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Tuamotu Islands - Society Islands 21.7. -12.8.2002
updates: 21.7. 28.7. 1.8. 12.8.
The green tops and mountainsides of Marquesas were left behind on Sunday, 14.7., when we headed towards the Tuamotu Islands 500 miles away. We left from Ua Pou, the next island to Nuku Hiva. It was not our intention to visit Ua Pou, but the shifting wind had made the Taiohae bay on Nuku Hiva such a rolly place that sleeping was impossible.
Our route has joined with Cassandra again, where Iiro got crew from Marja, the spouse of Riku, the former skipper who broke his back. Cassandra took an early start on Saturday, but we left on Sunday after visiting a village party including some traditional dance performed by the local school children.
First the sailing conditions were absolutely perfect: Kristiina was making 6-7 knots through the waveless sea, and we made 140 miles in 24-hours. But the two last days were totally calm, the sea was literally covered with oil. Also the everlasting swell had disappeared. It was hard to believe that we were on the largest ocean of the world, and somewhere in the other edge a furious cyclone was spreading destruction. The calm night was unbelievably beautiful, the most beautiful we have ever seen on the sea. The stars and half moon was reflected in the water like in a mirrow, it was another sky around the boat.
On Thursday morning, 18.7., we motored through the passage into the Manihi atoll. The best time for entering an atoll is during or little after slack, preferably on the low tide slack, because then you get the current against, and the speed will not increase too high. The two knots speed we were making in the current was not too bad, because we touched ground just after the passage. A small boat and a snorkeling man in the middle of the channel made us to give way just a bit too much. Inside the lagoon it was easy to see the corals in the clear water.
Tuamotu Islands consist of 78 islands of which about half are populated. Only one, Makatea, is a real island, all the others are atolls. An atoll is a sunken volcano, where only the hard coral reef is left after erosion has eaten the soft volcanic stone. Somewhat circle shape atoll has a lagoon surrounded by various size islands and islets, "motus". In addition to coconut palms, also other trees and vegetation grows on the islets.
The formation of a coral reef is very slow, it rises from 0,5 to 2 meters in a hundred year. It is made of coral polyps, shells and skeletal remains of marine plants and animals.
In French Polynesia there are volcanic islands (Marquesas, Tahiti), barrier reef islands (Bora Bora) and atolls.
Coral begins to grow around a volcanic island, and finally only the coral reef is left
when the soft volcanic stone is washed away by erosion. In the middle a barrier reef island.
Atolls have very different sizes.
The biggest atoll on Tuamotu Islands is Rangiroa, which is the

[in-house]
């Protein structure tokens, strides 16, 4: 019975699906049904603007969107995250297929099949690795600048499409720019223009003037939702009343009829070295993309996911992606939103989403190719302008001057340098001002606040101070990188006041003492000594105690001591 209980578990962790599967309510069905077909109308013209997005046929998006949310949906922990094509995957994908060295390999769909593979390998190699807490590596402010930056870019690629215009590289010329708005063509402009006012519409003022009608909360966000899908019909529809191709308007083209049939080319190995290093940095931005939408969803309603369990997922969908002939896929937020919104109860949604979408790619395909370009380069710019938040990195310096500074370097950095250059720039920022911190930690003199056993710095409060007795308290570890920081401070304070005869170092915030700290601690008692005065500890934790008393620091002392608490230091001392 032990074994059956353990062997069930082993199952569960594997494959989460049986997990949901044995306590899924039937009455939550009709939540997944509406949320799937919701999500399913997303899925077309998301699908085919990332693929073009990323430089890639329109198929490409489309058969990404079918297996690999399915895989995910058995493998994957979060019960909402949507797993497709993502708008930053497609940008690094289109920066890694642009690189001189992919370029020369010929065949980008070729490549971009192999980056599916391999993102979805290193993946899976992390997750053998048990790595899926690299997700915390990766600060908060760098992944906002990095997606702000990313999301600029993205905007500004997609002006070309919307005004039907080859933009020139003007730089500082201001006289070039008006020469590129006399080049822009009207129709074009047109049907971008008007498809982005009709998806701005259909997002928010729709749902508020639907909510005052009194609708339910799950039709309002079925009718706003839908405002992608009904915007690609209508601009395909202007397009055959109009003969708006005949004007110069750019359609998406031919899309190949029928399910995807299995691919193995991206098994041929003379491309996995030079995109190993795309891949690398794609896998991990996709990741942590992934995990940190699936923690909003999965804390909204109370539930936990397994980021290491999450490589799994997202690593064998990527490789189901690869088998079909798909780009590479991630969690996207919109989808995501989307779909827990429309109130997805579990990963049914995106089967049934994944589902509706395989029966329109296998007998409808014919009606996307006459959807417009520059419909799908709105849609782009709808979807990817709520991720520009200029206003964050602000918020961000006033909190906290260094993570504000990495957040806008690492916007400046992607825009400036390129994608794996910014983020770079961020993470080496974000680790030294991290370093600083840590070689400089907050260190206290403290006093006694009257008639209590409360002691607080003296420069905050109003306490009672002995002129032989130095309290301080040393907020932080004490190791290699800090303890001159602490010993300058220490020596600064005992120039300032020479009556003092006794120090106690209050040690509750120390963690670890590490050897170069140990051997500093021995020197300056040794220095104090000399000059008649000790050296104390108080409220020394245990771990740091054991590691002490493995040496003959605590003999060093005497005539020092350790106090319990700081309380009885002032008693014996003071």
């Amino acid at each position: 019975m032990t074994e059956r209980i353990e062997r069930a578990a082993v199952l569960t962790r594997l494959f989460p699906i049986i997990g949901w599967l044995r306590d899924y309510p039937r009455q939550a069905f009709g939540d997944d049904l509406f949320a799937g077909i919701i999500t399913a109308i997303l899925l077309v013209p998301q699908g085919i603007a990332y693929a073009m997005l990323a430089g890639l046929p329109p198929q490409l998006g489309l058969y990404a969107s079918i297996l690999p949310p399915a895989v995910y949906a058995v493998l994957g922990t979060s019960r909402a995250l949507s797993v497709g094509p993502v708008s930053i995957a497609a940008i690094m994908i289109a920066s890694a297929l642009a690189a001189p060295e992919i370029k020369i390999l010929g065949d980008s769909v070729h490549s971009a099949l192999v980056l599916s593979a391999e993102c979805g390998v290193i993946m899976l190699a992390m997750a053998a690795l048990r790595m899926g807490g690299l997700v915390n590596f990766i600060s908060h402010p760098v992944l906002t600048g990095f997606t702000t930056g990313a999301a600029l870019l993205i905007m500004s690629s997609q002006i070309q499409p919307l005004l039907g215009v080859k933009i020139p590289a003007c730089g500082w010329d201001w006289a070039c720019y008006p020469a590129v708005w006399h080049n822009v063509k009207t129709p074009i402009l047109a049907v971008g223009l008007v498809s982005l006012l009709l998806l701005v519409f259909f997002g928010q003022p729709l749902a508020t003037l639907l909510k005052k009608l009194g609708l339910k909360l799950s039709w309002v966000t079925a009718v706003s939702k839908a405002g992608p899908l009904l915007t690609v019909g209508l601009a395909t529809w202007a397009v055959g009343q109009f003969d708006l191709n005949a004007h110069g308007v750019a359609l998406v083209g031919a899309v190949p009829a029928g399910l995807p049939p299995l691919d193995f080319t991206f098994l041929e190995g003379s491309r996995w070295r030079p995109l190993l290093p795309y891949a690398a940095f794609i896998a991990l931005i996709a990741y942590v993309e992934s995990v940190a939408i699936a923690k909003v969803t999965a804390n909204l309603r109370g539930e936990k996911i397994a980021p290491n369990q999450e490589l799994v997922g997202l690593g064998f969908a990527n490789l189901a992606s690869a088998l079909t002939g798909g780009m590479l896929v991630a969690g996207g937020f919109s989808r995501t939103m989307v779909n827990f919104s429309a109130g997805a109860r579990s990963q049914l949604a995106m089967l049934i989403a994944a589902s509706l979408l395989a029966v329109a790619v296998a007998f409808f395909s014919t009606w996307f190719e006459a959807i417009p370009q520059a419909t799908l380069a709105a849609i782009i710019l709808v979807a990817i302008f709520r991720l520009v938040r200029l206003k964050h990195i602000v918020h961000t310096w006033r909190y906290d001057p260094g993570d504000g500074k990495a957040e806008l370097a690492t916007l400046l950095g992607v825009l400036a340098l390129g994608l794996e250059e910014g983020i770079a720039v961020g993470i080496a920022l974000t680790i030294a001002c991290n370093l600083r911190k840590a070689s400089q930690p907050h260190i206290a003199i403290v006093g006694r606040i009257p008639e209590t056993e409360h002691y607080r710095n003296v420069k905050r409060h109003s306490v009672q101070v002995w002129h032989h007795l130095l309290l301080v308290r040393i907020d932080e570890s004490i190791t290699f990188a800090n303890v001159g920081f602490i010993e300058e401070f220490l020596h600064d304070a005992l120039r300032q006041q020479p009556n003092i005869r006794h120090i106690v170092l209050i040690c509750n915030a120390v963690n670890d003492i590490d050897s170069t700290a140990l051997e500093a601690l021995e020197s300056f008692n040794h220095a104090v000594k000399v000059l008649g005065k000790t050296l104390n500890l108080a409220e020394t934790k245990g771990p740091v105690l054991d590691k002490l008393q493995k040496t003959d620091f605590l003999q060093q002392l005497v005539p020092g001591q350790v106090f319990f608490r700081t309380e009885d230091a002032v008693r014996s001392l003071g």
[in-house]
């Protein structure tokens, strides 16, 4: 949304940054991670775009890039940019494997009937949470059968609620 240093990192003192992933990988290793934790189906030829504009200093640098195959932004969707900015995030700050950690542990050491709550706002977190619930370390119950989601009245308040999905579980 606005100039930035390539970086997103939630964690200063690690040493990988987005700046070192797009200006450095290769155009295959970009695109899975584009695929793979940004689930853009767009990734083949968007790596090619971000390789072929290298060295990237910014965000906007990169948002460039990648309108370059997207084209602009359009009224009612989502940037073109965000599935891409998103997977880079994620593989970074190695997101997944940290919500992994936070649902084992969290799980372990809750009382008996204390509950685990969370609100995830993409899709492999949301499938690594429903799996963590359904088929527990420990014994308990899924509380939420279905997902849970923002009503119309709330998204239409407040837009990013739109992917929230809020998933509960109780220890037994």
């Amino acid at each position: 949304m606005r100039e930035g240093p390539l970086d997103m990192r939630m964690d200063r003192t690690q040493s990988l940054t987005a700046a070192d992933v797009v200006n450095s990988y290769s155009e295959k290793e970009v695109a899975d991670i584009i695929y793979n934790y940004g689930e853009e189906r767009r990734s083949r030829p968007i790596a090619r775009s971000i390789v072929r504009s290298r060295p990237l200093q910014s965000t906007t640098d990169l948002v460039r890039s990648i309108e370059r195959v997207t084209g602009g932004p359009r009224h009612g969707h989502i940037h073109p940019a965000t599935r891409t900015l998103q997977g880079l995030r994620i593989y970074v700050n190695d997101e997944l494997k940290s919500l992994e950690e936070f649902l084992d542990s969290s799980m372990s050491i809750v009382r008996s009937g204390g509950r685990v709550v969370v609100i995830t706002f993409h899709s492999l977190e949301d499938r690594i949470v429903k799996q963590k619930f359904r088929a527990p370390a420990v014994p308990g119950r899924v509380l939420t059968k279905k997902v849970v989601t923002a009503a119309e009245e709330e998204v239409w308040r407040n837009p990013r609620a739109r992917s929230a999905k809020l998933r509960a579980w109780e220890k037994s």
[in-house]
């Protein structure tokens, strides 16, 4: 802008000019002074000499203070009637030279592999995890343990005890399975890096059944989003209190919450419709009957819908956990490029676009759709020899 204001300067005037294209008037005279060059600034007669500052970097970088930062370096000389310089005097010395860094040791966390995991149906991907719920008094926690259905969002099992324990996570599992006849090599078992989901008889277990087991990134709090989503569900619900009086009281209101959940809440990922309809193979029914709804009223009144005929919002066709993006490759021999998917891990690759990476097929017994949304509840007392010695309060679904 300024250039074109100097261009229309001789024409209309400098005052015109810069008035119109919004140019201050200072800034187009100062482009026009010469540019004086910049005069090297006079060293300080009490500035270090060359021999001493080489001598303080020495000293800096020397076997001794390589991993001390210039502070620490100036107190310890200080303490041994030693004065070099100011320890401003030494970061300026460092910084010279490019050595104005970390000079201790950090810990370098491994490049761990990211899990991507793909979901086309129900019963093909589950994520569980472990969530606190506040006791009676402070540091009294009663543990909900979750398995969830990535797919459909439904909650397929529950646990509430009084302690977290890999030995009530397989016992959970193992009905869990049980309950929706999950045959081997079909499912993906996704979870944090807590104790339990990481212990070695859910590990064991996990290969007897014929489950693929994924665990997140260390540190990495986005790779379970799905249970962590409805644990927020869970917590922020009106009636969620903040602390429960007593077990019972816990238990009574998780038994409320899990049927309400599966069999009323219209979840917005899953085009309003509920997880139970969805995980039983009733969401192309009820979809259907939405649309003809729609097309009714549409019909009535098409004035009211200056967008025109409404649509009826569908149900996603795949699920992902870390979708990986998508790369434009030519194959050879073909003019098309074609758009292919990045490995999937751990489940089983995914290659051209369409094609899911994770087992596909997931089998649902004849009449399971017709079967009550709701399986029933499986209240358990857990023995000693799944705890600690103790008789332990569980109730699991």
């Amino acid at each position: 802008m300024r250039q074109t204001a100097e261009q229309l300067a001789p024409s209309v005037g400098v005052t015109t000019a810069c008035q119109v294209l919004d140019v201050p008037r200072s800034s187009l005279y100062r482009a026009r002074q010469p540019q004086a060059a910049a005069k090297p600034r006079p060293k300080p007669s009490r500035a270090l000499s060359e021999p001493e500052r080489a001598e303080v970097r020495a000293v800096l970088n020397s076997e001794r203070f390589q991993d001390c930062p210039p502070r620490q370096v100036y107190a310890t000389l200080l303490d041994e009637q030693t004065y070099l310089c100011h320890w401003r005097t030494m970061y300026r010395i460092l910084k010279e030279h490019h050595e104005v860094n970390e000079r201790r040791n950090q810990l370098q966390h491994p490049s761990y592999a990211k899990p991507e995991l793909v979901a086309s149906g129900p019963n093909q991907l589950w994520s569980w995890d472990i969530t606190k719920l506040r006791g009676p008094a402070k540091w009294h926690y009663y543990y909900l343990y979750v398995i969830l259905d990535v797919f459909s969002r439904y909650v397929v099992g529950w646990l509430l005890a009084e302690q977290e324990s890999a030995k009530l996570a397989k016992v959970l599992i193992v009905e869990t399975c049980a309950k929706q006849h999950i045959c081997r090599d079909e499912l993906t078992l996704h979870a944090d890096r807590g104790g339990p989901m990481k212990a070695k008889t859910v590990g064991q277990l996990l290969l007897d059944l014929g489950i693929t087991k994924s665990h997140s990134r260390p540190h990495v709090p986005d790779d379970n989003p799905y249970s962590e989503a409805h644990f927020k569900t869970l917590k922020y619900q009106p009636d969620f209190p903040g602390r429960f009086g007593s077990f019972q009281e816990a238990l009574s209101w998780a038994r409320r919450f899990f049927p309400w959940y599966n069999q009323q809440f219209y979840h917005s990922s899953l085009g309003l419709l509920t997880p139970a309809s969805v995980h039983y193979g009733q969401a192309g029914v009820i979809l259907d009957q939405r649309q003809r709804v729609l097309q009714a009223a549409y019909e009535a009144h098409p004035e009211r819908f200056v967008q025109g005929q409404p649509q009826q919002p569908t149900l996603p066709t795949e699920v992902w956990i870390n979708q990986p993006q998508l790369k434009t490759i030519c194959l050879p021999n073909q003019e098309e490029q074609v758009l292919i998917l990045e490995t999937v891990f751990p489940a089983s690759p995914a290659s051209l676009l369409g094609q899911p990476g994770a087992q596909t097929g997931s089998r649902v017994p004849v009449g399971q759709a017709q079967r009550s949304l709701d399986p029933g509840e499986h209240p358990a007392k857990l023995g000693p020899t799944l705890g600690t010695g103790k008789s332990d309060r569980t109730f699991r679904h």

second largest atoll in the world. The circumference is 100 miles, and the
lagoon is 40 miles long and 17 miles wide - you will not see the other shore.
The lagoon is surrounded by 240 islands and islets, and two passages leads in.
There are about two thousand inhabitants. Although most of the atolls are
societys of just a couple of hundred people, many of them have cars and an
airstrip. The former income sources, copra
and fishing, have been overtaken by pearl farming. Some lagoons, like on
Takaroa, are forbidden to enter by the foreigners because of the pearl farms.
Pearls are "black", i.e. grey-greenish.
In 1947, Thor Heyerdahl and his companions landed on Raroia on their Kon-Tiki raft after drifting 3,5 months and 4300 miles from Peru. Kon-Tiki landed on the unpopulated side of Raroia, and it took time before the people of the small village believed that the lights they saw on the other side of the lagoon were caused by man and not by ghosts. Some carbage and a shoe drifting cross the water helped the conclusion.
Another well known atoll is Mururoa, where France tested nuclear weapons in 1966-1996.
Our first atoll was Manihi. Also there exist several pearl farms, and they may be the reason for unclear water and dead coral. Hence, Manihi is not the best snorkeling or diving spot. Despite that we watched the various colorful fishes between two motus, where the water was clearer than elsewhere.
In the afternoon we went with Marja and Iiro to buy some pearls. We were hopeful after reading the logbook of another Finnish boat, Aida, that had got 100 pearls with some stuff they had onboard. But on Manihi were other prices. One pearl costed 50 euros. Marja was able to bargain six pearls for 150 euros. We didn't buy any. In the evening we had dinner together eating the tunafish Hannu had got underway.
On Saturday, 20.7., we arrived with the sun rise to Rangiroa. We motored in through the wide and deep passage, against so strong current, that at slowest we were making only half knot. We didn't have the tide table for Rangiroa, and obviously it wasn't slack, it was too early. Where outcoming water met the incoming waves the sea was rough, and you could see standing waves far out. It is easy to imagine what the passage is like on a heavy wind. We anchored, both Kristiina and Cassandra, front of a luxorious hotel, which is one of the few sheltered places on this vast lagoon. Actually, an inside sea would be better name than a lagoon, the other shore lies as far as Helsinki from Talllinn. It is funny feeling to be safely anchored in the middle of the Pacific, sheltered only by a small piece of reef. There are about 20 boats, both charter and cruising yachts. Water is much clearer here than on Manihi, and we are looking forward to some fine snorkeling. We also plan to rent bicycles to see the short distance, about 20 km, between the two passages.